“I doubt this will happen again, with the adjustments I’ll make once I’ll look at the film,” Curry said. “One game is not going to make me stop shooting or alter my confidence at all.”
— “I know as a team we’re not going to let one game alter our belief that we’re going to win the series,” Curry said.
— Curry wasn’t quite defiant during his press conference, but he didn’t seem like a beaten man. Conversely, Klay Thompson looked very glum during his podium session a few minutes later, despite playing a better overall game than anyone else on his team.
“I forgot to box (Dellavedova) out on that last possession where he got the foul, and I’m going to think about that for a long time. I shouldn’t have tracked the ball. I should have found my man,” said Thompson.
— The Warriors’ bench was outscored 21-15. The non-Thompson starters went 12-for-41 from the floor, 2-for-20 on threes.
— David Blatt didn’t explain why Timofey Mozgov didn’t play the last 20 minutes of the game, other than his comment that “the lineup to finish the game is one that’s been a winning lineup for us, and that’s why we played it.” Since Mozgov was having his way with the Warriors throughout the first three quarters, it was a decision that seemed curious even with the Warriors going small with Green at center.
— Green needs to stop throwing lobs, especially ones in the lane from close range.
— Lost in the shuffle: Tristan Thompson was awful.
— Not lost on anyone: J.R. Smith singlehandedly kept the Warriors in the game with a set of boneheaded fouls that boggled the mind.
— As bad as Curry played, he had seven points and an assist in the final three minutes of regulation during Golden State’s game-tying run.
— I’m not sure if the Warriors let up in the first quarter, but this game had me fooled. With their defensive rotations looking nothing short of superb, and Leandro Barbosa (he was the first person off the bench, oddly enough) hitting that three to put the Warriors ahead 20-12, I thought this game could turn into a blowout.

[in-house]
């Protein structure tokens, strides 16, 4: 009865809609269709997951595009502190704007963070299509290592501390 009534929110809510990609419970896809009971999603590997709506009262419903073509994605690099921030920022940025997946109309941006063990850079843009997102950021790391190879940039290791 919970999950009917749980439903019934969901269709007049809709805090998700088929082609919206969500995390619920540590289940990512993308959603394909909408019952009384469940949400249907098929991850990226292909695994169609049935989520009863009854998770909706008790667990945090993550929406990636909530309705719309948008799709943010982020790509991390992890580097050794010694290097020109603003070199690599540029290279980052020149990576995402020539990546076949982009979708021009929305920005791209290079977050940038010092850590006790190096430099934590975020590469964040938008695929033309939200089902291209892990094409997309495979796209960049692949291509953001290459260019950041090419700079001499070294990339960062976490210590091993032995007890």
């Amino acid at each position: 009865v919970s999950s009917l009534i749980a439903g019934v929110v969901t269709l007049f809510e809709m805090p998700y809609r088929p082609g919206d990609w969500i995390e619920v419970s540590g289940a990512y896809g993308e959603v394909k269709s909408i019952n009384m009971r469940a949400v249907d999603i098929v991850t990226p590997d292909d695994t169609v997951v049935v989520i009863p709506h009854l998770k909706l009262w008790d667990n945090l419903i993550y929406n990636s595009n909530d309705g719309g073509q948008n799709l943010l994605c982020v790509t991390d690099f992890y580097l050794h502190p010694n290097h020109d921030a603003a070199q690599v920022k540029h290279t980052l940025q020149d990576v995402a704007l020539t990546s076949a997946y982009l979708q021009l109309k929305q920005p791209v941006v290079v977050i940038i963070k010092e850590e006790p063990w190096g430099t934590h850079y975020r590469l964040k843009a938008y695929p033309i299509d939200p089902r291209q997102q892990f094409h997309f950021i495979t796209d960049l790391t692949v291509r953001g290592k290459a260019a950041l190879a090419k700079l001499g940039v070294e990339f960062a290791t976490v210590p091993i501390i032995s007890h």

“I don’t know that we’ll see any easy games in this series,” Blatt said. After two overtime games, I’d tend to agree.
— This is probably the loudest I’ve ever heard Oracle:
“And if I can leave my fans with something, these fans here are pretty loud, pretty good, really good. I’m looking forward to seeing our fans and I can’t wait to see our fans. I’ve heard our fans pretty loud before. A couple instances my first postseason appearance was really loud, and me coming home against the Knicks at the start of the season was pretty good. But I know we can be much, much louder than any fan base in this league. I know they’re getting ready, and I can’t wait to see them.”
Most of the Warriors’ best games of the playoffs have come on the road — Game 4 in New Orleans, Games 4 (after the Warriors were in REALLY big trouble) and 6 in Memphis, Game 3 in Houston. If the Warriors can shrug this one off and play a complete game (something they’ve had a tough time doing at Oracle), one featuring the same defense with better ball-movement and shooting on offense, they can turn this series back around on Tuesday.
“There’s a line (between being gunslingers and being aggressive) and I think we’ve done well with that all year. That’s what makes us who we are,” Green said. “So if those shots are falling, we’d win this game by 20 points. They didn’t fall tonight, but they will.”